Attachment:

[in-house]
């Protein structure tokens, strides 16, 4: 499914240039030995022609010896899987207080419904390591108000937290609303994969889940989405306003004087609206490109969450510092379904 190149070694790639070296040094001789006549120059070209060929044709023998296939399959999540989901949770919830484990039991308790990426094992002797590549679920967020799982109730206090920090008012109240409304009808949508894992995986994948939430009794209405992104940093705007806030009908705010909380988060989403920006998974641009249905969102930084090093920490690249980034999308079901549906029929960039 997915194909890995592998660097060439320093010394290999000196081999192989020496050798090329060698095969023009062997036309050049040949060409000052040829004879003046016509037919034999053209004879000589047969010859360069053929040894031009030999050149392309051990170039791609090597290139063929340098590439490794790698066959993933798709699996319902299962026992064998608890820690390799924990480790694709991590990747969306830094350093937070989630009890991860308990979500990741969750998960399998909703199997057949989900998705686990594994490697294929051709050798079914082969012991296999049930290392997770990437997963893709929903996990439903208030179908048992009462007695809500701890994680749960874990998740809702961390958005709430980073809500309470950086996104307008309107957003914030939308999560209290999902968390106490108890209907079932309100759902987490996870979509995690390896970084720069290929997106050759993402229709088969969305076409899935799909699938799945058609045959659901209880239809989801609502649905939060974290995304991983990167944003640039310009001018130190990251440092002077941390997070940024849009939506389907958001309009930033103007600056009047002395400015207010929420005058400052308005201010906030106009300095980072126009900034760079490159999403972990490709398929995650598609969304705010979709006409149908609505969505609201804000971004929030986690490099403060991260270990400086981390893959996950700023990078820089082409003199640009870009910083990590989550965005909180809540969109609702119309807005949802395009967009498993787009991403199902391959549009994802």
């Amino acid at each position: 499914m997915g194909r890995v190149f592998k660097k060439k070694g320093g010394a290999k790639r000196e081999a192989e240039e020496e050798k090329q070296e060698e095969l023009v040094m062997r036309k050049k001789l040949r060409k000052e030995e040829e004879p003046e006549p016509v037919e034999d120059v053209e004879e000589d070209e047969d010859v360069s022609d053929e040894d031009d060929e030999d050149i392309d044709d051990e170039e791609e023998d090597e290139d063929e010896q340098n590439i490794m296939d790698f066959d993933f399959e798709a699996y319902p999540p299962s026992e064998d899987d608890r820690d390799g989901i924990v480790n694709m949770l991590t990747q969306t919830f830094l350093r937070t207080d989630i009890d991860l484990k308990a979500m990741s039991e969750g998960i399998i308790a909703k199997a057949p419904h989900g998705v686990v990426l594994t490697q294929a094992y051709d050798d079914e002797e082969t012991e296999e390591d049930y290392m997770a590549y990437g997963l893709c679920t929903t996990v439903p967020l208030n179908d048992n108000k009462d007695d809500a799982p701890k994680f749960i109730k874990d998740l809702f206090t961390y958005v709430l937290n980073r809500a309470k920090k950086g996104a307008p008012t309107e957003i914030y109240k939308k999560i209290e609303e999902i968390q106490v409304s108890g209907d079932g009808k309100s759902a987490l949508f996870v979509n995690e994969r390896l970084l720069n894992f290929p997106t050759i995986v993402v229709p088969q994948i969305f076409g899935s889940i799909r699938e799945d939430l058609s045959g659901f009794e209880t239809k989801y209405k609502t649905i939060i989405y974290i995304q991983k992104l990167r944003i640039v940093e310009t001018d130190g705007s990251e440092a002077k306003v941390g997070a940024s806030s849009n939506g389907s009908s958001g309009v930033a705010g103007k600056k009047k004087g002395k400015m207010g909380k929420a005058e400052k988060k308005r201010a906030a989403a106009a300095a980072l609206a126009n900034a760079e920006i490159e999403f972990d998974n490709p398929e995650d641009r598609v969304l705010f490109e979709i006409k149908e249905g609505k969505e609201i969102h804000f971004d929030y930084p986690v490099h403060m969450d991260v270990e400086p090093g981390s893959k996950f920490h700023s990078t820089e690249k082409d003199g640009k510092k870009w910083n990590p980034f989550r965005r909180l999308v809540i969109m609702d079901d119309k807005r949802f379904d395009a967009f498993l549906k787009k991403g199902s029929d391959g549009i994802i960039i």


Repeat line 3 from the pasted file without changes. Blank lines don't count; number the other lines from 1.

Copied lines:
């Amino acid at each position: 499914m997915g194909r890995v190149f592998k660097k060439k070694g320093g010394a290999k790639r000196e081999a192989e240039e020496e050798k090329q070296e060698e095969l023009v040094m062997r036309k050049k001789l040949r060409k000052e030995e040829e004879p003046e006549p016509v037919e034999d120059v053209e004879e000589d070209e047969d010859v360069s022609d053929e040894d031009d060929e030999d050149i392309d044709d051990e170039e791609e023998d090597e290139d063929e010896q340098n590439i490794m296939d790698f066959d993933f399959e798709a699996y319902p999540p299962s026992e064998d899987d608890r820690d390799g989901i924990v480790n694709m949770l991590t990747q969306t919830f830094l350093r937070t207080d989630i009890d991860l484990k308990a979500m990741s039991e969750g998960i399998i308790a909703k199997a057949p419904h989900g998705v686990v990426l594994t490697q294929a094992y051709d050798d079914e002797e082969t012991e296999e390591d049930y290392m997770a590549y990437g997963l893709c679920t929903t996990v439903p967020l208030n179908d048992n108000k009462d007695d809500a799982p701890k994680f749960i109730k874990d998740l809702f206090t961390y958005v709430l937290n980073r809500a309470k920090k950086g996104a307008p008012t309107e957003i914030y109240k939308k999560i209290e609303e999902i968390q106490v409304s108890g209907d079932g009808k309100s759902a987490l949508f996870v979509n995690e994969r390896l970084l720069n894992f290929p997106t050759i995986v993402v229709p088969q994948i969305f076409g899935s889940i799909r699938e799945d939430l058609s045959g659901f009794e209880t239809k989801y209405k609502t649905i939060i989405y974290i995304q991983k992104l990167r944003i640039v940093e310009t001018d130190g705007s990251e440092a002077k306003v941390g997070a940024s806030s849009n939506g389907s009908s958001g309009v930033a705010g103007k600056k009047k004087g002395k400015m207010g909380k929420a005058e400052k988060k308005r201010a906030a989403a106009a300095a980072l609206a126009n900034a760079e920006i490159e999403f972990d998974n490709p398929e995650d641009r598609v969304l705010f490109e979709i006409k149908e249905g609505k969505e609201i969102h804000f971004d929030y930084p986690v490099h403060m969450d991260v270990e400086p090093g981390s893959k996950f920490h700023s990078t820089e690249k082409d003199g640009k510092k870009w910083n990590p980034f989550r965005r909180l999308v809540i969109m609702d079901d119309k807005r949802f379904d395009a967009f498993l549906k787009k991403g199902s029929d391959g549009i994802i960039i």